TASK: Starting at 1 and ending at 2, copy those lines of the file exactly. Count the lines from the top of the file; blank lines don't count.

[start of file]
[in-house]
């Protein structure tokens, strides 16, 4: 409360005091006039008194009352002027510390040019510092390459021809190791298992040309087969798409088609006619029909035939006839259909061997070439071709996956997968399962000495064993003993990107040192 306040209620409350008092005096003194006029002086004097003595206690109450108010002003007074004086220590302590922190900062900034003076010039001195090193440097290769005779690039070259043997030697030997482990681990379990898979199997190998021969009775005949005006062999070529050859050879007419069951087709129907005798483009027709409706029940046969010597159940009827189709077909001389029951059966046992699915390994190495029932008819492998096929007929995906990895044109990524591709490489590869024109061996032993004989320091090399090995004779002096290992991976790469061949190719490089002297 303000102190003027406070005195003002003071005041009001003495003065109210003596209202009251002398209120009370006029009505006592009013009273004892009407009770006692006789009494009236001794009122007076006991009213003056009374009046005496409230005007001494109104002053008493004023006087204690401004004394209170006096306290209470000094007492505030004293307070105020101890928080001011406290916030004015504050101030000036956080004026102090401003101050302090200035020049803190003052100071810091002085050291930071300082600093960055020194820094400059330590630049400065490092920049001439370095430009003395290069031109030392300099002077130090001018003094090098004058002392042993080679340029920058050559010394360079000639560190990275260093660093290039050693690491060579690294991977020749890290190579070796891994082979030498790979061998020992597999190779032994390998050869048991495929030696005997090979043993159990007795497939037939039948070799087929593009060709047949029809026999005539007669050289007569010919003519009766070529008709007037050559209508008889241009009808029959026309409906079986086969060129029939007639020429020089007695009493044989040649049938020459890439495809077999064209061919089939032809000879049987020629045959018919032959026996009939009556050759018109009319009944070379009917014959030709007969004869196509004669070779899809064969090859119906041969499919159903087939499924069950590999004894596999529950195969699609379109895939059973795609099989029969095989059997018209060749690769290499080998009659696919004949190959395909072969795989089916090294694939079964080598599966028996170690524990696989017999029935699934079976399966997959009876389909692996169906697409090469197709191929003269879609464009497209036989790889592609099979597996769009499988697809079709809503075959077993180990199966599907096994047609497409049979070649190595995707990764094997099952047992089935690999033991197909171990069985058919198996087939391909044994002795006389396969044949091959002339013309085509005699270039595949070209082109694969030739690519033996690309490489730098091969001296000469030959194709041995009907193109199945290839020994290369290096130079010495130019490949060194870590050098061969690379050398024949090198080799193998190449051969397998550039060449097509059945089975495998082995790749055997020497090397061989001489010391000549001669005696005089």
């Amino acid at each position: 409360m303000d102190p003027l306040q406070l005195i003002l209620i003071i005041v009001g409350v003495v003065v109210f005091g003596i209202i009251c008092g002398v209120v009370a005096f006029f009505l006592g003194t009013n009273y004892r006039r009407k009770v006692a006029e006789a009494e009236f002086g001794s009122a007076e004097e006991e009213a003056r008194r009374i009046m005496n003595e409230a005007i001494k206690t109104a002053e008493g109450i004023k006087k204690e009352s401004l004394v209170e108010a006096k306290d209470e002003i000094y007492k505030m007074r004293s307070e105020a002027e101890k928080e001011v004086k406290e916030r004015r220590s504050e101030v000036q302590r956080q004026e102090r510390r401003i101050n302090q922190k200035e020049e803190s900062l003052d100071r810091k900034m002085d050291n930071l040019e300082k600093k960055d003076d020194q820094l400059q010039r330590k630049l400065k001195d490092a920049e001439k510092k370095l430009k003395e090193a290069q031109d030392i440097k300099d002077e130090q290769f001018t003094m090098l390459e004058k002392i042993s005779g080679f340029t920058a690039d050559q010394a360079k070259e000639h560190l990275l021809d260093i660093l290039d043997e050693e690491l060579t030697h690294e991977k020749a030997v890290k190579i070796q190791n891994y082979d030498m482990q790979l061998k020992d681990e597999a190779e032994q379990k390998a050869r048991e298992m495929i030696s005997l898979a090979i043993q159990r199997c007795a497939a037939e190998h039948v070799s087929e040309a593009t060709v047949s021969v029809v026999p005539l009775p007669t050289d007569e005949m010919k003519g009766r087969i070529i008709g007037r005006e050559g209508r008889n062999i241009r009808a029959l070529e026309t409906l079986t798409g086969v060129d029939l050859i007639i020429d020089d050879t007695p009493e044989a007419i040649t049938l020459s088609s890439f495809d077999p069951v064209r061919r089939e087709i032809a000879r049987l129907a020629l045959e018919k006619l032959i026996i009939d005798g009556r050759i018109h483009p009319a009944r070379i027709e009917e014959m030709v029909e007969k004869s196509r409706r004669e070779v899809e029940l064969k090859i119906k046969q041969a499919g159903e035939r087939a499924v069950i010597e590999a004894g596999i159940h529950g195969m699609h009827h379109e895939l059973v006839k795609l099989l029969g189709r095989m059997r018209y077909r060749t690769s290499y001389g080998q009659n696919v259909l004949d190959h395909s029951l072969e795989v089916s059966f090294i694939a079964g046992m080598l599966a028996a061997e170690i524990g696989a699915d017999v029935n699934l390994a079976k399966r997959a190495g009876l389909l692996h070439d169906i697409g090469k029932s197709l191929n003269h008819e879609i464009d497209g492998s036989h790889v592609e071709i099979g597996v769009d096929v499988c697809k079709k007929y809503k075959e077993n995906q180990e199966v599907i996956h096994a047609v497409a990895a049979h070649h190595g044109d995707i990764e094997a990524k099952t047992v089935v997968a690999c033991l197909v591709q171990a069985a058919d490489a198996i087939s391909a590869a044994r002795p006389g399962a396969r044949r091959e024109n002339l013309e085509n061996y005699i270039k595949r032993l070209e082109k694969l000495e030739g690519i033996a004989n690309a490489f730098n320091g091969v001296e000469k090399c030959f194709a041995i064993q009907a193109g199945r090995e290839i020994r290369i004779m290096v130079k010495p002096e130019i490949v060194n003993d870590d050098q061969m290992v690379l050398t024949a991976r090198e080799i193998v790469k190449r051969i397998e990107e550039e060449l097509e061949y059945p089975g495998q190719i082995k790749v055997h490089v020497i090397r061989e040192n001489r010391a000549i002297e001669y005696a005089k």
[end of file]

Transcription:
[in-house]
């Protein structure tokens, strides 16, 4: 409360005091006039008194009352002027510390040019510092390459021809190791298992040309087969798409088609006619029909035939006839259909061997070439071709996956997968399962000495064993003993990107040192 306040209620409350008092005096003194006029002086004097003595206690109450108010002003007074004086220590302590922190900062900034003076010039001195090193440097290769005779690039070259043997030697030997482990681990379990898979199997190998021969009775005949005006062999070529050859050879007419069951087709129907005798483009027709409706029940046969010597159940009827189709077909001389029951059966046992699915390994190495029932008819492998096929007929995906990895044109990524591709490489590869024109061996032993004989320091090399090995004779002096290992991976790469061949190719490089002297 303000102190003027406070005195003002003071005041009001003495003065109210003596209202009251002398209120009370006029009505006592009013009273004892009407009770006692006789009494009236001794009122007076006991009213003056009374009046005496409230005007001494109104002053008493004023006087204690401004004394209170006096306290209470000094007492505030004293307070105020101890928080001011406290916030004015504050101030000036956080004026102090401003101050302090200035020049803190003052100071810091002085050291930071300082600093960055020194820094400059330590630049400065490092920049001439370095430009003395290069031109030392300099002077130090001018003094090098004058002392042993080679340029920058050559010394360079000639560190990275260093660093290039050693690491060579690294991977020749890290190579070796891994082979030498790979061998020992597999190779032994390998050869048991495929030696005997090979043993159990007795497939037939039948070799087929593009060709047949029809026999005539007669050289007569010919003519009766070529008709007037050559209508008889241009009808029959026309409906079986086969060129029939007639020429020089007695009493044989040649049938020459890439495809077999064209061919089939032809000879049987020629045959018919032959026996009939009556050759018109009319009944070379009917014959030709007969004869196509004669070779899809064969090859119906041969499919159903087939499924069950590999004894596999529950195969699609379109895939059973795609099989029969095989059997018209060749690769290499080998009659696919004949190959395909072969795989089916090294694939079964080598599966028996170690524990696989017999029935699934079976399966997959009876389909692996169906697409090469197709191929003269879609464009497209036989790889592609099979597996769009499988697809079709809503075959077993180990199966599907096994047609497409049979070649190595995707990764094997099952047992089935690999033991197909171990069985058919198996087939391909044994002795006389396969044949091959002339013309085509005699270039595949070209082109694969030739690519033996690309490489730098091969001296000469030959194709041995009907193109199945290839020994290369290096130079010495130019490949060194870590050098061969690379050398024949090198080799193998190449051969397998550039060449097509059945089975495998082995790749055997020497090397061989001489010391000549001669005696005089």